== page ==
Monday, August 6, 2012

I'm Not Kidding...

The End

This is possibly the last newsmcnabb post. I’m hanging it up. I say “possibly the last post.” Something may be so juicy or troublesome that I could feel compelled to write, but I think four years of periodic posts is possibly enough.

At the outset, I wanted the blog to be more than a recitation of comings and goings. That can be accomplished in much the same manner as “Transactions” in the sports pages of the Austin American-Statesman. Comings and goings seem to be more and more frequent nowadays for a variety of reasons.

I wanted to go deeper, digging into all media in the market, and I think I did.

This doesn’t mean that there is no longer anything to write about. Just look at the almost daily “corrections” on Page 2 of the American-Statesman. Some of them are glaring. The most common and possibly the most heinous are misidentifications. Misidentifications can sometimes result in lawsuits!

I thought about writing something about the new owners of KEYE TV, and Sinclair’s history in politics. I decided to take a “wait and see” approach. If you are curious, just Google Sinclair Media.

New owners and TV news consultants are also an interesting subject. Many think what worked in another television market will work in Austin. It probably won’t. Austin is not a “cookie-cutter” market. Yet, these managers who “ain’t from around here” will keep trying until the audience/the ratings prove it to them.

Consultants would be more useful in coaching new staff members some of whom seem to be working their first TV jobs. Somebody needs to tell them to stop yelling at the audience; just talk. Be conversational. Your voice in your live shot should match your delivery in the voice track. It would be mean and possibly hurtful to be specific, so I didn’t write about that.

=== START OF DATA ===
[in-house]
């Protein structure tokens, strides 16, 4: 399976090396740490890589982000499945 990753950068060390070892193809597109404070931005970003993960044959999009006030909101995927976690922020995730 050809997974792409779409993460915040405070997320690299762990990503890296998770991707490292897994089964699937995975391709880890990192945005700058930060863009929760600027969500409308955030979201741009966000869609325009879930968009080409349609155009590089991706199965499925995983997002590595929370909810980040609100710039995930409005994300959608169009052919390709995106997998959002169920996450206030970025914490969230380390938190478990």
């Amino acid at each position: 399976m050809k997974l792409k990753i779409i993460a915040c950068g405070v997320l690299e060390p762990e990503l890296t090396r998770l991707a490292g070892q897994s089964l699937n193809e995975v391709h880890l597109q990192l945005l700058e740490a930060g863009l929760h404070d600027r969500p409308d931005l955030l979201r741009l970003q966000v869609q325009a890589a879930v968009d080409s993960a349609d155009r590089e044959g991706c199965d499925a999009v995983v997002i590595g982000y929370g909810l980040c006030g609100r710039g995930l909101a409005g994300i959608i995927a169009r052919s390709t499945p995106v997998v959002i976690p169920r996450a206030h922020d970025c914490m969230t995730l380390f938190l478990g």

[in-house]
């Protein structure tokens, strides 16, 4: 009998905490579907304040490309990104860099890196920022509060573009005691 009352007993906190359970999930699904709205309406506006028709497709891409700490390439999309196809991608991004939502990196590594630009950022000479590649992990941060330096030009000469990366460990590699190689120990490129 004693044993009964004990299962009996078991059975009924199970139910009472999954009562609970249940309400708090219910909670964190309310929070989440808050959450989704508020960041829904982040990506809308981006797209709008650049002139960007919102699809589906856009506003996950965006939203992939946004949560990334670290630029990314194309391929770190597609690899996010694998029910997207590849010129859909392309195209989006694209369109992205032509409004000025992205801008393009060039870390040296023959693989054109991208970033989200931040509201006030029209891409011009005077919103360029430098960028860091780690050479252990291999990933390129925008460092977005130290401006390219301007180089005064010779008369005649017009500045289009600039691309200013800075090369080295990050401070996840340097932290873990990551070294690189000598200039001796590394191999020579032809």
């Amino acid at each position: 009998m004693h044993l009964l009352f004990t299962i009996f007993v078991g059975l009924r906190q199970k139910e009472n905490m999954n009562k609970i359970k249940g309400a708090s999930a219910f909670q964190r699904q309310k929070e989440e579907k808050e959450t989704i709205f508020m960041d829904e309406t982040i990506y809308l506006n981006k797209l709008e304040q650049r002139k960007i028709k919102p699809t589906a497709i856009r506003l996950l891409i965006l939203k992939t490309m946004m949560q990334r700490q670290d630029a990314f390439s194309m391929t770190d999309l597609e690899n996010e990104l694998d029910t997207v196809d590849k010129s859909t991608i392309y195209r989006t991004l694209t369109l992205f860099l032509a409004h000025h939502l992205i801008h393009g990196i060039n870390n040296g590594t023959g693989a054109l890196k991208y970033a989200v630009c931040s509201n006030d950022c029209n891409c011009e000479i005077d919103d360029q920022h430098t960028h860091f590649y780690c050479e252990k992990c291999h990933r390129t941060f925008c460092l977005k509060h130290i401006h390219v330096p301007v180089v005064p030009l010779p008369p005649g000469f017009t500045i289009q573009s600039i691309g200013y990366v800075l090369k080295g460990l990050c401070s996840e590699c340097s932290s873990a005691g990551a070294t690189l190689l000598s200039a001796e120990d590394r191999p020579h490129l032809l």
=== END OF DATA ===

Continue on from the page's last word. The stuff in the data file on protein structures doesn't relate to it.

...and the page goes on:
I could have written more about the online, hyper-local media such as CultureMapAustin, Austin Post, the Austinist, and several others. I’ve wondered if folks glean their news from these sites as much or more than so-called “main stream media.”

Taking stock, my 272 posts over four years is probably plenty.

When I started writing newsmcnabb, I felt like I was filling a void. There is still a void, but it is smaller. Gary Dinges of the Statesman, whom I’ve never met, is doing a good job of covering local broadcast media now. No, he’s not going to criticize his own newspaper, and he’s not going to take a point of view, but he is doing good reporting. It’s his full time job.

Writing newsmcnabb is not my full-time job. Right now, I’m more interested and even obsessed with the coming semester at St. Edward’s University. For the next nine months, my energy, creativity, and priority will be focused on preparing solid content for my students. It must be said, it is so very, very satisfying when those students succeed!

So, “newsmcnabb” will remain in cyberspace for archival purposes for a while, but it’s time to turn the page. Turn the page without even so much as creasing the corner.

One final and important thing: To those who followed or subscribed to my missives, thank you!

Wage peace.


© Jim McNabb, 2012

Wednesday, August 1, 2012


Media: Texas is a One-Party State